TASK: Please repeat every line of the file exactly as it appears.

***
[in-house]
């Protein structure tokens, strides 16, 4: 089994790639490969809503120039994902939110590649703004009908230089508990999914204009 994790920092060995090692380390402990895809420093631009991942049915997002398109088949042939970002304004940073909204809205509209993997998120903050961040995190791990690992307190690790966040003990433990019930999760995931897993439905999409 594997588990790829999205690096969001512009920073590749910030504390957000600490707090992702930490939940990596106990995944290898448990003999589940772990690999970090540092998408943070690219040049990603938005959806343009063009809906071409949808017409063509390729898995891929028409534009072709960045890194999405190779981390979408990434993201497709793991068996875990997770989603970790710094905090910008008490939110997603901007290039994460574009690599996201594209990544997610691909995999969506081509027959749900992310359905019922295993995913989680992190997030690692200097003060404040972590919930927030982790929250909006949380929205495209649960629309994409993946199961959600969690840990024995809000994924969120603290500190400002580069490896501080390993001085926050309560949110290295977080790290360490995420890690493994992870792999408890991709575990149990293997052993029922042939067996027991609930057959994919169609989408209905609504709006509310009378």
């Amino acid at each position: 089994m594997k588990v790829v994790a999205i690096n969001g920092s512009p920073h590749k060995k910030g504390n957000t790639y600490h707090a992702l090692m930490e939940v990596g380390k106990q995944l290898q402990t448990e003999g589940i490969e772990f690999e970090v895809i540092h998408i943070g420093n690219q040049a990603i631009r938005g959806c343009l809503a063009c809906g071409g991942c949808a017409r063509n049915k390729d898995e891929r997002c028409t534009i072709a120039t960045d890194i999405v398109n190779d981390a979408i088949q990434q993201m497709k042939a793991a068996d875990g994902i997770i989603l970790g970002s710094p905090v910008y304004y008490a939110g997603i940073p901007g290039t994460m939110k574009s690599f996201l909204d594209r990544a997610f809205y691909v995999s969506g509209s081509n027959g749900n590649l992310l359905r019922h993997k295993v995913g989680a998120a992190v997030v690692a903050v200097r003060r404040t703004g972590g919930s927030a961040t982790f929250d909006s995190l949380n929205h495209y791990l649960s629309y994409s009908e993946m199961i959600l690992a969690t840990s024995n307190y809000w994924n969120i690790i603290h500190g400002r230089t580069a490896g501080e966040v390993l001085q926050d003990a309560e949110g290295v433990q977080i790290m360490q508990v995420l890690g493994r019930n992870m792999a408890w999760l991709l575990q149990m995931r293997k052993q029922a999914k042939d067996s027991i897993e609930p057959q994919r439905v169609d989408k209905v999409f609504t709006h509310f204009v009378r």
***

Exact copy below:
[in-house]
């Protein structure tokens, strides 16, 4: 089994790639490969809503120039994902939110590649703004009908230089508990999914204009 994790920092060995090692380390402990895809420093631009991942049915997002398109088949042939970002304004940073909204809205509209993997998120903050961040995190791990690992307190690790966040003990433990019930999760995931897993439905999409 594997588990790829999205690096969001512009920073590749910030504390957000600490707090992702930490939940990596106990995944290898448990003999589940772990690999970090540092998408943070690219040049990603938005959806343009063009809906071409949808017409063509390729898995891929028409534009072709960045890194999405190779981390979408990434993201497709793991068996875990997770989603970790710094905090910008008490939110997603901007290039994460574009690599996201594209990544997610691909995999969506081509027959749900992310359905019922295993995913989680992190997030690692200097003060404040972590919930927030982790929250909006949380929205495209649960629309994409993946199961959600969690840990024995809000994924969120603290500190400002580069490896501080390993001085926050309560949110290295977080790290360490995420890690493994992870792999408890991709575990149990293997052993029922042939067996027991609930057959994919169609989408209905609504709006509310009378």
């Amino acid at each position: 089994m594997k588990v790829v994790a999205i690096n969001g920092s512009p920073h590749k060995k910030g504390n957000t790639y600490h707090a992702l090692m930490e939940v990596g380390k106990q995944l290898q402990t448990e003999g589940i490969e772990f690999e970090v895809i540092h998408i943070g420093n690219q040049a990603i631009r938005g959806c343009l809503a063009c809906g071409g991942c949808a017409r063509n049915k390729d898995e891929r997002c028409t534009i072709a120039t960045d890194i999405v398109n190779d981390a979408i088949q990434q993201m497709k042939a793991a068996d875990g994902i997770i989603l970790g970002s710094p905090v910008y304004y008490a939110g997603i940073p901007g290039t994460m939110k574009s690599f996201l909204d594209r990544a997610f809205y691909v995999s969506g509209s081509n027959g749900n590649l992310l359905r019922h993997k295993v995913g989680a998120a992190v997030v690692a903050v200097r003060r404040t703004g972590g919930s927030a961040t982790f929250d909006s995190l949380n929205h495209y791990l649960s629309y994409s009908e993946m199961i959600l690992a969690t840990s024995n307190y809000w994924n969120i690790i603290h500190g400002r230089t580069a490896g501080e966040v390993l001085q926050d003990a309560e949110g290295v433990q977080i790290m360490q508990v995420l890690g493994r019930n992870m792999a408890w999760l991709l575990q149990m995931r293997k052993q029922a999914k042939d067996s027991i897993e609930p057959q994919r439905v169609d989408k209905v999409f609504t709006h509310f204009v009378r």